Hu, J., Degotardi, S., Torr, J., & Han, F. (2019). Reasoning as a Pedagogical Strategy in Infant-Addressed Talk in Early Childhood Education Centres: Relationships with Educators’ Qualifications and Communicative Function. Early Education and Development30(7), 872–886.

Hu et al., Degotardi et al., Torr et al., & Han study identifies the reasoning talk used during educators play interactions with children under two-year-old in (ECEC) centers, based in and around Sydney, Australia. The authors investigated the language environment in a total of 56 ECEC centers. The ECEC centers had to meet minimum quality standards stipulated by the Australian National Quality Framework (Australian Children’s Education and Care Quality Authority). There were 34 not-for-profit, 18 privately owned, and 4 work-based centers in all that participated in the study. The educators were all females with experiences ranging from 1.6 to 30.5 years. The educators’ qualifications in early childhood range from a 6-month vocational certificate to a bachelor’s degree.

The data collected was approved by the Macquaire University Human Ethics Research Committee for signed consent from the educators. The data selection was 20-minute episodes of the educators’ talking during infants’ naturally occurring play that was selected. Reasoning for the selected play was due to the play-based approach and substantial educator-infant individual interactions that occurred during play. The recordings were coded according to the sentence that had messages in them, that referred to play. After this coding was done another coding (inter-coder reliability) was conducted to narrow down the previous coding for reasoning talk to be valued in the study.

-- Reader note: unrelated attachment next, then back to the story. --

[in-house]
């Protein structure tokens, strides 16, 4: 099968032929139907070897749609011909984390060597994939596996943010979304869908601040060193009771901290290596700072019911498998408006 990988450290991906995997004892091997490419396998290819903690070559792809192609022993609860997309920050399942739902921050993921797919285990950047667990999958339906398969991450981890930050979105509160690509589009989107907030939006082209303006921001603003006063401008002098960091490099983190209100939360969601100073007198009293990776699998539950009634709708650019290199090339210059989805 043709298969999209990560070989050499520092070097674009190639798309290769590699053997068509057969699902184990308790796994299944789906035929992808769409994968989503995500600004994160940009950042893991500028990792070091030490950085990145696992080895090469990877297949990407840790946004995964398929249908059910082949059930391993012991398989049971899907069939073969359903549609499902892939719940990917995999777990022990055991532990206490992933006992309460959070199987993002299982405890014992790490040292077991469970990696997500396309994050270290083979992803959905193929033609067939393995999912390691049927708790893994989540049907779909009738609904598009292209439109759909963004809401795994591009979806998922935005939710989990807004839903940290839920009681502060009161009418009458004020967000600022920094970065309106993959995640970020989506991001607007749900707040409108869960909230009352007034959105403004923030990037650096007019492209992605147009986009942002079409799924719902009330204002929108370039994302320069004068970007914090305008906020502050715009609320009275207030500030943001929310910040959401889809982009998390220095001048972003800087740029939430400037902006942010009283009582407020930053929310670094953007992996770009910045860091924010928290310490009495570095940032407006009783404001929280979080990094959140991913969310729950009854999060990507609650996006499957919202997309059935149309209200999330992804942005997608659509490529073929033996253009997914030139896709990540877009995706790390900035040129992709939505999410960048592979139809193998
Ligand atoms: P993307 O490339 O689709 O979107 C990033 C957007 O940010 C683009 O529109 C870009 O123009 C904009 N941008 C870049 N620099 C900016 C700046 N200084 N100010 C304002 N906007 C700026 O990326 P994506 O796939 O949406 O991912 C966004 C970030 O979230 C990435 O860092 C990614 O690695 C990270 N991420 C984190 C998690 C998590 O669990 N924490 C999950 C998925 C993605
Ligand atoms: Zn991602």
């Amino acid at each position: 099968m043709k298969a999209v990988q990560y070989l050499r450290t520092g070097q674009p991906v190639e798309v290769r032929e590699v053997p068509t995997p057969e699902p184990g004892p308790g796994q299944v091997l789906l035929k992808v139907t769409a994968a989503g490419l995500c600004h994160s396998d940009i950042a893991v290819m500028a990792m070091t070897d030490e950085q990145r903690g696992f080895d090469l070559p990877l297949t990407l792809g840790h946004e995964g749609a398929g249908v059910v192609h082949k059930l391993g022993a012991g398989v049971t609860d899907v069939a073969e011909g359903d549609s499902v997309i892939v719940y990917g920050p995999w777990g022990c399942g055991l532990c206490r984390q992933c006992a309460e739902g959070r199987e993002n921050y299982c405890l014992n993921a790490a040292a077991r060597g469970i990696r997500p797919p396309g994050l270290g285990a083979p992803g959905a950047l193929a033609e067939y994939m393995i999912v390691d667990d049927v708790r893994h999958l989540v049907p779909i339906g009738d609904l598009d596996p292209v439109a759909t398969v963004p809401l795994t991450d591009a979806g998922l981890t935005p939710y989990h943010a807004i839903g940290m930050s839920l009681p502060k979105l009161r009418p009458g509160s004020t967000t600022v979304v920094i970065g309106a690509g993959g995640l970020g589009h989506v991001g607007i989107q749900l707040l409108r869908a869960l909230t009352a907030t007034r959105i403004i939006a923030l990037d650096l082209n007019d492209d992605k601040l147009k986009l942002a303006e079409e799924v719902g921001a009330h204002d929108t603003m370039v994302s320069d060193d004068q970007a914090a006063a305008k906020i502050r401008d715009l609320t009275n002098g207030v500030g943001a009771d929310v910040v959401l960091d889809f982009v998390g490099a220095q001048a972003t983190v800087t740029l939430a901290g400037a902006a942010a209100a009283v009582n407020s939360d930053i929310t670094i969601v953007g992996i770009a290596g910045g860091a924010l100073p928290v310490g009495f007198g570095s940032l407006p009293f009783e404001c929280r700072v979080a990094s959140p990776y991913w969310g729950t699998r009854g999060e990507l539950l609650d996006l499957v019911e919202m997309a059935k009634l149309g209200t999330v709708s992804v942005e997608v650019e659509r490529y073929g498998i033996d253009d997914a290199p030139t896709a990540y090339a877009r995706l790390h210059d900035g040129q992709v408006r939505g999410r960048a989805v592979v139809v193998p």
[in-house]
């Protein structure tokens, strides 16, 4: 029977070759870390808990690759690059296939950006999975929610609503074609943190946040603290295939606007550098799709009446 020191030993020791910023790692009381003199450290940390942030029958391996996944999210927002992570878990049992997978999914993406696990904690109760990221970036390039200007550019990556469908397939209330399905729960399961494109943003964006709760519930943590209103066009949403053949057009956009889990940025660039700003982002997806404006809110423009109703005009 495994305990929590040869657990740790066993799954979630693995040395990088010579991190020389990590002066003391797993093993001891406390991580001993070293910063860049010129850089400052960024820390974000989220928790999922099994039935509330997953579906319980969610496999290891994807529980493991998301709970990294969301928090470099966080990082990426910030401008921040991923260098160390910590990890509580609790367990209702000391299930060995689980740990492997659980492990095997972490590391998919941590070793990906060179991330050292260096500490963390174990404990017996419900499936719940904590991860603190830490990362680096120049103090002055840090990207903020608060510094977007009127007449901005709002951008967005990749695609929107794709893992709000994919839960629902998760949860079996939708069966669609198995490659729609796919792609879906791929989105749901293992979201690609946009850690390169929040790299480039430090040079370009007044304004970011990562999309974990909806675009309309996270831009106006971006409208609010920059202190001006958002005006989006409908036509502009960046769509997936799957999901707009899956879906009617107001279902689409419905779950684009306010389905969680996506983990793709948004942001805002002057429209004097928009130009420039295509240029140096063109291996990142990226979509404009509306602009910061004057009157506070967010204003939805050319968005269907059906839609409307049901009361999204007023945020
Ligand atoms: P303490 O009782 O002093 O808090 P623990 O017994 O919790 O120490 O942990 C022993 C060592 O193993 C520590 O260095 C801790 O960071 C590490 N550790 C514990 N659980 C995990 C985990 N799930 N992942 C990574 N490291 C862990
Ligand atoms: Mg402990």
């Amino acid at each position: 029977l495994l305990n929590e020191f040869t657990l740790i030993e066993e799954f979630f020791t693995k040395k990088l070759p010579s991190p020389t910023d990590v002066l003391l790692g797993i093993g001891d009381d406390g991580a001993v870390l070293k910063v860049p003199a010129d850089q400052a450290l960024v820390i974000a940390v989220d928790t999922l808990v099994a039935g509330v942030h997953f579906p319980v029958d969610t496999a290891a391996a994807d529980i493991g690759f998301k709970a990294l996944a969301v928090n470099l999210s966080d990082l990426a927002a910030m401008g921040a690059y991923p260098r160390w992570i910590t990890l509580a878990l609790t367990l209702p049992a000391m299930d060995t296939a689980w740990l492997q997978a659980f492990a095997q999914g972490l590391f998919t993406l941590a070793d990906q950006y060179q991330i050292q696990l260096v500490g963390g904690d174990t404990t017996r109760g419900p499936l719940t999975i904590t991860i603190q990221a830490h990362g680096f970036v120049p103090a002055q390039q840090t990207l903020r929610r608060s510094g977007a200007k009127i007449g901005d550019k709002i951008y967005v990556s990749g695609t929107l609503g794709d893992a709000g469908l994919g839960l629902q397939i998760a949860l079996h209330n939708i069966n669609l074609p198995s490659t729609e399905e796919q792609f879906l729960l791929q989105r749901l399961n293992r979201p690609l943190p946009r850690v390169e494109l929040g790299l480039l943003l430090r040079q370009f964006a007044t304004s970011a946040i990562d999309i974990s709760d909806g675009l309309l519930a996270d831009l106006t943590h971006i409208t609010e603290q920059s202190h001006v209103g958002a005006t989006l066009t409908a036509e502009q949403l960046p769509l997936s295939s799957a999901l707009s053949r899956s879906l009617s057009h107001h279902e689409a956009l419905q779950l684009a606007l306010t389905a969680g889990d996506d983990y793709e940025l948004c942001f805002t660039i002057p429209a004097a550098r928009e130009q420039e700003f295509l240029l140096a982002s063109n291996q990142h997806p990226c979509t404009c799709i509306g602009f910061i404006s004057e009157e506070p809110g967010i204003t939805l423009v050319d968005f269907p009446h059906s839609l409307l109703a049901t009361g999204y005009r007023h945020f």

The results from the study acknowledged the limitations of the information was due to the educator’s education background, the data coding, and educators’ language. The researchers felt the educators with the less amount of education language was not valued as much as the educators with the bachelor’s degree. The data coding was not reliable because only certain language was used that they considered to be related to play, instead of all language. Therefore, more research needs to be done to retrieve valid information for the study.

Obee, P., Sandseter, E. B. H., Gerlach, A., & Harper, N. J. (2021). Lessons Learned from Norway on Risky Play in Early Childhood Education and Care (ECEC). Early Childhood Education Journal49(1), 99–109.

Obee et al., Sandseter et al., Gerlach et al., & Harper et al., study was to identify social factors that could impact children’s affordances for risky play in the context of a Norwegian ECEC setting. These researchers explored how parents and early childhood practitioners promote children’s risky play. Due to risks for young children being perceived negatively and considered avoidable. There is research that suggest some risky play can promote positive health and developmental outcomes for children. Such as improve mental health, increase physical activity, well-being, improve motor skills, self-regulation, emotional expression, self-esteem, and promote the development of risk-assessment.

The methods the authors used was observation field notes for risky play, pedagogical practices, practitioner-child interactions, and social factors that could impact affordances in risky play. These observations were done over 33 non-continuous day for 100 hours with pen and paper and there were recordings after and during the occurrences. There also were eight 30 to 45 minutes semi-structed interviews with practitioners and parents to gain insight into social factors that could influence the children’s risky play.